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What is emphasis? | Emphasis changes meaning | See also


What is emphasis?

Or should I say what is emphasis? When you emphasis spoken words, the sound of the sentence changes. Typical characteristics of an emphasized spoken word include:

  • The first syllable of a key word is pronounced louder than other syllables.
  • The pitch goes down from the previous word.
  • A key word is spoken more slowly.
  • A vowel sound is stretched.
  • A pause after the word is spoken.
  • Accompanying emphasis in body language .

What this is doing is causing the emphasized word to be highlighted as particularly important, signaling to the other person that when they infer meaning from your sentence, they should take particular care with understanding the meaning you have given to this word.

Emphasis may also be created or increased by pausing just before the word or phrase to emphasize. This can be more subtle than heavy accentuation of the word itself.

Emphasis can also be added with body language, for example by nodding or tilting the body forward slightly in time with verbal emphasis.

Emphasis works by the contrast principle, where emphasizing something makes it different from the thing around it. Where it stimulates needs, such as with aggressive body language, it may use the arousal principle to get people stimulated.

Emphasis can also be caused by repetition, with subsequent repeats increasing the importance being signalled. Multiple repetition thus says 'this is very, very important.'

Emphasis changes meaning

Emphasis causes attention

An emphasized word says 'Look at me! I am more important than the words around me. Pay attention to my meaning.' It makes the other person linger on that word as they search for the  special meaning you have inferred. 

If I say 'You are so good' it drags attention to the emphasized word 'good'. It can be as if you just said 'good'. The other person will linger longer here, taking more notice of the feelings that the word invokes and pondering more your intent in making this emphasis.

Using a pause before the word causes tension as the person wonders what will be said next. 'You are so...good'.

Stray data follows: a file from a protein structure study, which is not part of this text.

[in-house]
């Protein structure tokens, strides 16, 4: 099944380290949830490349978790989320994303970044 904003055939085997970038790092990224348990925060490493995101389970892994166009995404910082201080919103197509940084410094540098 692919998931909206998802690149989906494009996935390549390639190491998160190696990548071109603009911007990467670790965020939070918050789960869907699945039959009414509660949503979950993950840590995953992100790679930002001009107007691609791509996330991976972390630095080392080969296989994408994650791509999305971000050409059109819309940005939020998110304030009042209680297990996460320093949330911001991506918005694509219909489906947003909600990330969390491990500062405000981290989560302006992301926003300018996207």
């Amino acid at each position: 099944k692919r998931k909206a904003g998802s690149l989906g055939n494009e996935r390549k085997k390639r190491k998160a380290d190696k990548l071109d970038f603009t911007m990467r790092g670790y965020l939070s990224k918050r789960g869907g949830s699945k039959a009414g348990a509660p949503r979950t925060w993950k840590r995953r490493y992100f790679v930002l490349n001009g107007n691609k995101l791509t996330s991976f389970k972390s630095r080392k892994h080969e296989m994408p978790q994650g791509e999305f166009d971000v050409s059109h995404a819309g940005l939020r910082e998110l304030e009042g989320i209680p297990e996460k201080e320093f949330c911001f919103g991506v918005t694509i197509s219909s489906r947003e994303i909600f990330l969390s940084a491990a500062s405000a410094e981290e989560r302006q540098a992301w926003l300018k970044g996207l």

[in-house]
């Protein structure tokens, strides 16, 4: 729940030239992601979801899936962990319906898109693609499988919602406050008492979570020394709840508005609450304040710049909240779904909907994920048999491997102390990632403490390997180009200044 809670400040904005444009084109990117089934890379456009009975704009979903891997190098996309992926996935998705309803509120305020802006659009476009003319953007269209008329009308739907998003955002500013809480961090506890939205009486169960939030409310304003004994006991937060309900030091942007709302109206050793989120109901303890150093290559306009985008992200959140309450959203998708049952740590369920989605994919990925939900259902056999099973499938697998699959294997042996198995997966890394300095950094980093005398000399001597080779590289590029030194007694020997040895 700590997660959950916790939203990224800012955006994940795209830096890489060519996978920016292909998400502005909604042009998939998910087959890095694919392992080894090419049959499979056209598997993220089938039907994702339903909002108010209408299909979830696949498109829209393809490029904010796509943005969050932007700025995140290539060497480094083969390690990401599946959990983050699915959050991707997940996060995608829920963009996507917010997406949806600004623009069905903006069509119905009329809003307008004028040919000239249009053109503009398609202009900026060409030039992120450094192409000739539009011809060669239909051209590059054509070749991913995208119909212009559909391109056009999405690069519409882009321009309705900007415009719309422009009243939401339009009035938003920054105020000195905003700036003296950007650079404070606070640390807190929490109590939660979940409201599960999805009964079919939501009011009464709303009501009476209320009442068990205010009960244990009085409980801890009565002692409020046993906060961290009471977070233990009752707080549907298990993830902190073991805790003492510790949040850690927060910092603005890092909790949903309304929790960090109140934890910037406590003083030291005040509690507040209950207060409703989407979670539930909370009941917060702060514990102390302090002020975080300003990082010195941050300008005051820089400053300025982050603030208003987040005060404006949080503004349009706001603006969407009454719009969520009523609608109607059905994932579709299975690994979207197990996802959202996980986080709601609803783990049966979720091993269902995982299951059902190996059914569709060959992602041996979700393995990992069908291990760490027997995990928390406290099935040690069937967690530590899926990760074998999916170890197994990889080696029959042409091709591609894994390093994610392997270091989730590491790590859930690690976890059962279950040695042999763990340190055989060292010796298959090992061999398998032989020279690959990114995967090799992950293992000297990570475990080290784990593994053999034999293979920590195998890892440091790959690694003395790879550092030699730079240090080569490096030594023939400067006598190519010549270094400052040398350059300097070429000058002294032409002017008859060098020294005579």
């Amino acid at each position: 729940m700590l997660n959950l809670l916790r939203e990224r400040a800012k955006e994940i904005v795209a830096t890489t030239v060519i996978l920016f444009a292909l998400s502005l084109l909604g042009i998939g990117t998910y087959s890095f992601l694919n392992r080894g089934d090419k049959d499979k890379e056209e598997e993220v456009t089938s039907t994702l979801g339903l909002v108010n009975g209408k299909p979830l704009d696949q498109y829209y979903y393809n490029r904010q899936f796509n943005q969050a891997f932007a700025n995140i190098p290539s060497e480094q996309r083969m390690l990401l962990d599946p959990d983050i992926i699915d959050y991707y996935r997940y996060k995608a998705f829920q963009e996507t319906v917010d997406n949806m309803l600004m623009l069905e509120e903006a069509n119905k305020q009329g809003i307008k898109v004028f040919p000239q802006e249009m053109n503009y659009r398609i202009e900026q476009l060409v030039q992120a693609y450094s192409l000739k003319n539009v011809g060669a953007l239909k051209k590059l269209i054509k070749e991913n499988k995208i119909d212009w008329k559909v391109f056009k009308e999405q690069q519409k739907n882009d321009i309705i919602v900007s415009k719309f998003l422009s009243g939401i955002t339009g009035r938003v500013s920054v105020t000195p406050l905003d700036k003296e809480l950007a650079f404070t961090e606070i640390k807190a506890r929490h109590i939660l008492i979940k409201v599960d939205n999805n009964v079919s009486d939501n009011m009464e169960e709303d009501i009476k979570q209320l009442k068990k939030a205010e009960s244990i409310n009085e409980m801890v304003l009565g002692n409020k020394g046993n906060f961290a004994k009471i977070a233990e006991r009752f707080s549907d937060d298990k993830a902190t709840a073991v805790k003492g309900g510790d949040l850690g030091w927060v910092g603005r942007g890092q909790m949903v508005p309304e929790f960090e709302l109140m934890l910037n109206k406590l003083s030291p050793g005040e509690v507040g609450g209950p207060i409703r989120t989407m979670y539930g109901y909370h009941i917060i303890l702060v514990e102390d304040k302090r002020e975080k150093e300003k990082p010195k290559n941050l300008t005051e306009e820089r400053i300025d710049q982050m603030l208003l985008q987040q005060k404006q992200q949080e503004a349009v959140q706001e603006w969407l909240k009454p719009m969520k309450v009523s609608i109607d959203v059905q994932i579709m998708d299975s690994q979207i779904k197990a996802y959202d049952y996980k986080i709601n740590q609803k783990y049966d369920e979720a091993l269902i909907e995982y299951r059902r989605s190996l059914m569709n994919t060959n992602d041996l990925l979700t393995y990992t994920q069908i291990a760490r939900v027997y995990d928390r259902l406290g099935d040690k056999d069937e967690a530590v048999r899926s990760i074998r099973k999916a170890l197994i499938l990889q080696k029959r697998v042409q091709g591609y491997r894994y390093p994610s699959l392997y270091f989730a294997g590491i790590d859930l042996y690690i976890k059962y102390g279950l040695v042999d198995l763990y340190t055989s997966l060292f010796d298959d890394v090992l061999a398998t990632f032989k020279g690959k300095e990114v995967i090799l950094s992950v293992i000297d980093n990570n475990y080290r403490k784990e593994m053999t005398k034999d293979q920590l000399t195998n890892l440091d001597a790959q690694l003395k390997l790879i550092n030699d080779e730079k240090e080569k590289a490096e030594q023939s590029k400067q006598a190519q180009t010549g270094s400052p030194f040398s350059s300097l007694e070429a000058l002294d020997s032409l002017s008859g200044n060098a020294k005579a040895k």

Emphasis distracts

When emphasis grabs attention for one word, it automatically removes attention from other words, distracting the person from something which you want to slip in without them really noticing them too much.

If I say 'You are so good to help tidy the house' you may be so focused on the 'good' that before you realize it, you find that you have volunteered to help tidy up. If you do not help, then you are refuting the sentence, including the emphasized 'good' that feels so nice. 

Emphasis implies a contrast

Emphasizing something often leads to it being contrasted with something else. Note how a simple change in emphasis changes the meaning of the line from the nursery rhyme 'Mary had a little lamb.'


Mary had a little lamb Mary, not Tom, had the lamb
Mary had a little lamb She had it once, but she does not have it now
Mary had a little lamb She had one, not two, and not 'the' lamb
Mary had a little lamb The lamb was little, not big
Mary had a little lamb It was a lamb, not a dog


You may well have spotted that emphasis invokes the opposite. Mary, not Tom. Little, not big. You can use this if you want to imply a contrast. 'It's warm today' invokes memories of cold days, making today seem even warmer. 'You are very kind' contrasts the other person with less kind people, setting up their identity as a generous person (and allowing you to ask something else of them).

Emphasis indicates arousal

When a person uses greater emphasis, more frequently, then this is a typical indication that they are emotionally aroused in some way. It may be a simple passion for the subject. It may also be anger -- other language and non-verbal signals will indicate which.

See also

Emphasis with body language, Emphasis in writing, Accent, Modulation, Using pauses, Emphasis and Attention

Attention principle, Contrast principle, Surprise principle, Distraction principle, Repetition principle


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